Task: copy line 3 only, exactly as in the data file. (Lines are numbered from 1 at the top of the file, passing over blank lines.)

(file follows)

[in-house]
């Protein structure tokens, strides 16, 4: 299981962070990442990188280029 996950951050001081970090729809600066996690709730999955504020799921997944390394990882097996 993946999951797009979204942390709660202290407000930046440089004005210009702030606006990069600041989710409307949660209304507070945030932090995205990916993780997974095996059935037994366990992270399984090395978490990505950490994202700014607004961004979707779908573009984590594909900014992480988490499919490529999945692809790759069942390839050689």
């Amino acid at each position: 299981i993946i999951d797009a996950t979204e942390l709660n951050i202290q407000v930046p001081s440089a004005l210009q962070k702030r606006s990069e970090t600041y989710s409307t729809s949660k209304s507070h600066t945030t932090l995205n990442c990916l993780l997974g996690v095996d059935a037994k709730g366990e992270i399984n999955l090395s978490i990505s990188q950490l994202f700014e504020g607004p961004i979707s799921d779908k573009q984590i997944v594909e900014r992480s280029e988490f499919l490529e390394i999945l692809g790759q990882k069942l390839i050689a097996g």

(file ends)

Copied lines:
């Amino acid at each position: 299981i993946i999951d797009a996950t979204e942390l709660n951050i202290q407000v930046p001081s440089a004005l210009q962070k702030r606006s990069e970090t600041y989710s409307t729809s949660k209304s507070h600066t945030t932090l995205n990442c990916l993780l997974g996690v095996d059935a037994k709730g366990e992270i399984n999955l090395s978490i990505s990188q950490l994202f700014e504020g607004p961004i979707s799921d779908k573009q984590i997944v594909e900014r992480s280029e988490f499919l490529e390394i999945l692809g790759q990882k069942l390839i050689a097996g």